The key to success as a junior developer is seeing mistakes as part of the learning process and not as setbacks. The best way to learn is to dive right in, identify weaknesses, and improve your code and process with each iteration. These are the principles Kel Kanhirun applies to learning, teaching, and working in web development. An instructor in our Chicago web development course and quality assurance engineer at Avant, Kel challenges his students to question their assumptions and think critically. Kel’s students appreciate this approach: they voted him Student Choice Award winner for our fall 2015 cohort. According to Carlin Thomas, our program manager in Chicago,
Kel breaks down concepts very simply for students to understand and intuitively knows the perfect balance of challenge and practice for web developers at any level.
We caught up with Kel to find out more about his session on Ruby on Rails, his coding interview tips, and his advice to junior devs entering the field:[bctt tweet="#Mistakes are part of the #dev learning process—they're not setbacks, says @kanhirun"]
Q: Congrats on winning the Student Choice Award, Kel. What do you think makes your teaching style so effective?
A: As the saying goes, “Teach me how to drive, not how the engine works.”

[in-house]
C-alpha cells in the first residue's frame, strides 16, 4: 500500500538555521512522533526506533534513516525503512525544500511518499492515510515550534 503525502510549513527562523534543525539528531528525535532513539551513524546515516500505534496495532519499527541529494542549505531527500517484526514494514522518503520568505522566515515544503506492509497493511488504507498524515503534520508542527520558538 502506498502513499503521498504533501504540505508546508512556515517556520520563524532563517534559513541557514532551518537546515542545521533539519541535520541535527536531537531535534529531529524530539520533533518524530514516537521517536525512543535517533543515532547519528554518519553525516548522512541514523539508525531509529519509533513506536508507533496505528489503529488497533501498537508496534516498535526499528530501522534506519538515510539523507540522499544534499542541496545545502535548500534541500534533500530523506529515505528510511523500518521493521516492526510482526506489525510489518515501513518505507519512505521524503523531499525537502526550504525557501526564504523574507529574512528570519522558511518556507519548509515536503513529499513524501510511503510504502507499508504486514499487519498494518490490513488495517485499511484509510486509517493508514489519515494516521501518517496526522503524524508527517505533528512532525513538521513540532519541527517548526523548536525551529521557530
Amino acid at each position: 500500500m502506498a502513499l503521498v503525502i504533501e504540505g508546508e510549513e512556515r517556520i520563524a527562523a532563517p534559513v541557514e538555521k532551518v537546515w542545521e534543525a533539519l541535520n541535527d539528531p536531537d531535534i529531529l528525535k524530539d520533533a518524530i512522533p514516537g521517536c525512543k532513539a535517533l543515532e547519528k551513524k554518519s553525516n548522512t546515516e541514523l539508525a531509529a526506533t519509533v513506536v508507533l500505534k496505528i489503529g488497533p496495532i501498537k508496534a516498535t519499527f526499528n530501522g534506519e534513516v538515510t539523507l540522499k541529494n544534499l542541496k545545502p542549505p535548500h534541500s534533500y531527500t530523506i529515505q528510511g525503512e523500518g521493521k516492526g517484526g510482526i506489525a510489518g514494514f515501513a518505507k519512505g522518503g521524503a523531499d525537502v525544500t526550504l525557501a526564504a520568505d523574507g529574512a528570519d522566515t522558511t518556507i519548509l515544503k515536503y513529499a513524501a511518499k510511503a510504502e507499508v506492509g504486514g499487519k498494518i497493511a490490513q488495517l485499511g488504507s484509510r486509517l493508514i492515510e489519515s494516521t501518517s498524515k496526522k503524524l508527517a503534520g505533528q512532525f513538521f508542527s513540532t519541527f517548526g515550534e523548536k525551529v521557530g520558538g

Imagine if a driver’s ed course had little to do with practice. For example, if there were no quota for the number of miles you were required to drive before being certified, I think 18-year olds wouldn’t feel as prepared to drive out in the wild.
This is the case when learning anything new: as children, we hold onto the sides of the pool while paddling our legs before attempting to do a lap.
To my mind, lessons should be designed so that students can run the program early and often, in order to become familiar with how software works. But that’s just the lesson structure. Because learning is a psychological process, there must also be a culture in which failure is acceptable, and humility is growth.[bctt tweet="Learning is psychological. #Failure is acceptable b/c growth comes from humility, says @kanhirun"]
Q: That’s awesome. Do you have a personal teaching methodology or techniques that you use in the classroom?
A: There are three principles that I apply in my sessions. First, I ask my students specific questions and challenge them to think about the question in new ways.
I work to elicit the background knowledge that they otherwise would not have thought to make visible to themselves. Knowledge is revealed through dialogue; some might call this a Socratic method.
Secondly, I ask them to compare two concepts that appear to be the same. This provokes their minds to better distinguish the structure of the program.
And for the third principle, I have students run programs frequently to observe when they break. This tells us there’s something missing in our knowledge.[bctt tweet="#Programming lessons are 3-fold > Access prior knowledge, develop it + identify holes—@kanhirun"]
Q: What’s your favorite part of being an instructor at Startup Institute?